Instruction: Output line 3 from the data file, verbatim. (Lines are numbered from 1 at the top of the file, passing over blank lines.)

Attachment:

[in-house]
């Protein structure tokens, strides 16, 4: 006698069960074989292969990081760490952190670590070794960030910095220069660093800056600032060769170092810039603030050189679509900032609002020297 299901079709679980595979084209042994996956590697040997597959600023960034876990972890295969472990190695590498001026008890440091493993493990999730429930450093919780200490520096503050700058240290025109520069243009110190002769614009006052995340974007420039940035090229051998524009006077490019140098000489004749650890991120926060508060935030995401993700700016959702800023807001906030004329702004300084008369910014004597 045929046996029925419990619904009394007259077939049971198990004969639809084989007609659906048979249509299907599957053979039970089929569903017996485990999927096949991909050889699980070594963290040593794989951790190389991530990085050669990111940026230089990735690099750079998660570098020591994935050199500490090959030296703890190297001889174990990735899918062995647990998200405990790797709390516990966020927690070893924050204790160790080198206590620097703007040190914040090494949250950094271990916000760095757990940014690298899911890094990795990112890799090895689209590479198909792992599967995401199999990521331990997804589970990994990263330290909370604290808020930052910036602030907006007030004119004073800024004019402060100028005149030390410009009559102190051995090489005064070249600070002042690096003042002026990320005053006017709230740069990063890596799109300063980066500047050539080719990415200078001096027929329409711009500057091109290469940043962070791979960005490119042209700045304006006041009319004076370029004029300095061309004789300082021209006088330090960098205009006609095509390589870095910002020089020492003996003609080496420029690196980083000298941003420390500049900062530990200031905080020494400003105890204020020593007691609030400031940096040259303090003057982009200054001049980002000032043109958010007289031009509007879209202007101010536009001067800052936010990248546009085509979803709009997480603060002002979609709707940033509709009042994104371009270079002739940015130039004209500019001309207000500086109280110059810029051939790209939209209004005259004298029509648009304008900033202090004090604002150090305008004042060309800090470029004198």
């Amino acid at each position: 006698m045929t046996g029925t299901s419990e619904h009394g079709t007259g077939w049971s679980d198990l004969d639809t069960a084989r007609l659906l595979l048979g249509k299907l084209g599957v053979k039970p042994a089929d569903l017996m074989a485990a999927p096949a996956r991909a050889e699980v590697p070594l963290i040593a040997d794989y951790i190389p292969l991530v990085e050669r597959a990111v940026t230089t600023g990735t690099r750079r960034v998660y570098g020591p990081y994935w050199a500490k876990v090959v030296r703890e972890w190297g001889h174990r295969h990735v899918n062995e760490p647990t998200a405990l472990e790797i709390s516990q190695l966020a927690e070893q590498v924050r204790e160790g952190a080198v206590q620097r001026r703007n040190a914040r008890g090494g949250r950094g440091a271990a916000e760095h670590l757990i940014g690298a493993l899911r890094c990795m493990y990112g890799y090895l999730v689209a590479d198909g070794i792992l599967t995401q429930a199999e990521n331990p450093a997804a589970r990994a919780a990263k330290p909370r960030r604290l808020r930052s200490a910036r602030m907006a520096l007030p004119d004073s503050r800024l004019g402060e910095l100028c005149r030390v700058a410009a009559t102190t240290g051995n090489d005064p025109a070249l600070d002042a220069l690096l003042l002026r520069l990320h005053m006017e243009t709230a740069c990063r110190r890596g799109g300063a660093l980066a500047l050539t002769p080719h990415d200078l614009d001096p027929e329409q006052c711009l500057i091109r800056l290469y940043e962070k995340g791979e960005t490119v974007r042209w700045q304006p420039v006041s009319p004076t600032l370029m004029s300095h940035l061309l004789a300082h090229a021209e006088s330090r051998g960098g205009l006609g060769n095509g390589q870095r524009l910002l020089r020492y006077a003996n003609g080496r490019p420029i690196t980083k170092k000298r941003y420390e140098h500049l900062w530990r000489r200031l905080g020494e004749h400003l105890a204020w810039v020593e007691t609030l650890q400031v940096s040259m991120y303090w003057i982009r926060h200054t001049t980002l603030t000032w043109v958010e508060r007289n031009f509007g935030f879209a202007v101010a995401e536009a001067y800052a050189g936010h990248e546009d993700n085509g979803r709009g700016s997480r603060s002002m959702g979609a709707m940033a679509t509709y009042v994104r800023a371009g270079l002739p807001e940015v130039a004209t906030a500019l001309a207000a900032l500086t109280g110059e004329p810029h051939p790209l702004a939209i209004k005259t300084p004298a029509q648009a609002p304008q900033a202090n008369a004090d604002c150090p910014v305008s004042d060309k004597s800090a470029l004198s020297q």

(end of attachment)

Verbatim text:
């Amino acid at each position: 006698m045929t046996g029925t299901s419990e619904h009394g079709t007259g077939w049971s679980d198990l004969d639809t069960a084989r007609l659906l595979l048979g249509k299907l084209g599957v053979k039970p042994a089929d569903l017996m074989a485990a999927p096949a996956r991909a050889e699980v590697p070594l963290i040593a040997d794989y951790i190389p292969l991530v990085e050669r597959a990111v940026t230089t600023g990735t690099r750079r960034v998660y570098g020591p990081y994935w050199a500490k876990v090959v030296r703890e972890w190297g001889h174990r295969h990735v899918n062995e760490p647990t998200a405990l472990e790797i709390s516990q190695l966020a927690e070893q590498v924050r204790e160790g952190a080198v206590q620097r001026r703007n040190a914040r008890g090494g949250r950094g440091a271990a916000e760095h670590l757990i940014g690298a493993l899911r890094c990795m493990y990112g890799y090895l999730v689209a590479d198909g070794i792992l599967t995401q429930a199999e990521n331990p450093a997804a589970r990994a919780a990263k330290p909370r960030r604290l808020r930052s200490a910036r602030m907006a520096l007030p004119d004073s503050r800024l004019g402060e910095l100028c005149r030390v700058a410009a009559t102190t240290g051995n090489d005064p025109a070249l600070d002042a220069l690096l003042l002026r520069l990320h005053m006017e243009t709230a740069c990063r110190r890596g799109g300063a660093l980066a500047l050539t002769p080719h990415d200078l614009d001096p027929e329409q006052c711009l500057i091109r800056l290469y940043e962070k995340g791979e960005t490119v974007r042209w700045q304006p420039v006041s009319p004076t600032l370029m004029s300095h940035l061309l004789a300082h090229a021209e006088s330090r051998g960098g205009l006609g060769n095509g390589q870095r524009l910002l020089r020492y006077a003996n003609g080496r490019p420029i690196t980083k170092k000298r941003y420390e140098h500049l900062w530990r000489r200031l905080g020494e004749h400003l105890a204020w810039v020593e007691t609030l650890q400031v940096s040259m991120y303090w003057i982009r926060h200054t001049t980002l603030t000032w043109v958010e508060r007289n031009f509007g935030f879209a202007v101010a995401e536009a001067y800052a050189g936010h990248e546009d993700n085509g979803r709009g700016s997480r603060s002002m959702g979609a709707m940033a679509t509709y009042v994104r800023a371009g270079l002739p807001e940015v130039a004209t906030a500019l001309a207000a900032l500086t109280g110059e004329p810029h051939p790209l702004a939209i209004k005259t300084p004298a029509q648009a609002p304008q900033a202090n008369a004090d604002c150090p910014v305008s004042d060309k004597s800090a470029l004198s020297q």